Inshallah, I’m moving to Beavercreek in the next month – where I’ll enjoy a lower tax rate (both property and income), a safer neighborhood, a better school district, and a more responsive City Hall.
I won’t miss being a financial victim of Dayton’s continued self destruction at the hands of its politicians. I’ll still read this website – and I’m sure I’ll hear on Channel 7 about the latest shooting or scandal – but I’ll do do safely out of reach of the city.
Sadly, it’s made me a permanent opponent of Dayton regionalism. While I support it in theory, it’ll be a cold day in hell before I ever let Nan get any more power than she currently has.
Good riddance to that broken down BS system. This is a one party town with no need to continue to buy off voters – they all vote for “the Democrat” – Nanny Whale. Now enjoy what you’ve brought on yourselves my fellow citizens.
I did not vote for any taxes nor am I going to pay for something I did not vote on but forced on me. You all should do the same.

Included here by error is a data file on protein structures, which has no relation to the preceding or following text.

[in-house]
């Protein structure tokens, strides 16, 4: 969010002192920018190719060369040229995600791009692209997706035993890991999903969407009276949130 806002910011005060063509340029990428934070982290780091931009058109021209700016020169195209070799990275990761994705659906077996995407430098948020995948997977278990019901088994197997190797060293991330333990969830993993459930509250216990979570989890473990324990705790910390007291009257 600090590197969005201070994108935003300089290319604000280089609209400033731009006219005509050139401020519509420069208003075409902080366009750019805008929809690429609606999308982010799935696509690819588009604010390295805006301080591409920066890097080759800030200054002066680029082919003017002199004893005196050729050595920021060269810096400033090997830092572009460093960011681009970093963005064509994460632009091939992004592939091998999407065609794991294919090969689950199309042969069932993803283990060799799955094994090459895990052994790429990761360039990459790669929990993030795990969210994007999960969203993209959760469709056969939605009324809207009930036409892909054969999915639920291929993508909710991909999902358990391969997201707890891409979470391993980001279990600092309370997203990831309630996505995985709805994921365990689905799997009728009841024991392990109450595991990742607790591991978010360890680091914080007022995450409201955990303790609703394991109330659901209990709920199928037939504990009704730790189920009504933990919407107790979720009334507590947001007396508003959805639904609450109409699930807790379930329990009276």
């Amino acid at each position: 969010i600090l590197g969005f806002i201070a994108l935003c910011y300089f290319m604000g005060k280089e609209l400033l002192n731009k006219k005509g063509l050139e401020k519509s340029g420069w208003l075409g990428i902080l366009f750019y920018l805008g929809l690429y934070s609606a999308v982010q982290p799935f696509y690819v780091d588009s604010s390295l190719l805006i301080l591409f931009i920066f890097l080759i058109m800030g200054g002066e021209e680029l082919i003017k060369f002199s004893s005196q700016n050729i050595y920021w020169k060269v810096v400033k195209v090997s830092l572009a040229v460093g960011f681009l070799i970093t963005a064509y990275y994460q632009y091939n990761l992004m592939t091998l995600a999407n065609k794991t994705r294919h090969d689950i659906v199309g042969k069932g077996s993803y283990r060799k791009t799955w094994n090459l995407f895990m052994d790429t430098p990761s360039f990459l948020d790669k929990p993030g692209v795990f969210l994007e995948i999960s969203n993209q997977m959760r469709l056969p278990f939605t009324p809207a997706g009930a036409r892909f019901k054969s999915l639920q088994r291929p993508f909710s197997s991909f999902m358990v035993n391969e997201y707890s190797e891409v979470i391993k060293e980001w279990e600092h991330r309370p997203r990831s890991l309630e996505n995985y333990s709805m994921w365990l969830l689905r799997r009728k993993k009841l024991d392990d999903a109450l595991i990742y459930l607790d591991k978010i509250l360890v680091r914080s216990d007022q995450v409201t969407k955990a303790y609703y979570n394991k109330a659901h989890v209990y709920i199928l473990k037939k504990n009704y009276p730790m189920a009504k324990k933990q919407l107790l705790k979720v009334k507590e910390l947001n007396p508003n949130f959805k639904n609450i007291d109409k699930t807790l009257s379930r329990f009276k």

Time for all residents to stop paying taxes and have a party to celebrate it.
This will stop all services however, police fire, and infrastructure. The private sector can take over republican, democrat, or otherwise will not matter all citizens need to come together to stop their paychecks and we can take over for pennies on the dollar and have huge surplus in the budget. There will be no power hungry elected officials seating for our official elected representatives that will make zero dollars for their dead seat they sit in. At that point they can sit and spin and tell us how wonderful their selected title really resides for themselves.
At that point Dayton can begin to thrive as their will be no costs or red tape for a business to move to Dayton. This of course will invite citizens to move into the city in record numbers as there will be no impediment to move here.
This is just a dream and lets hope it can be reality one day.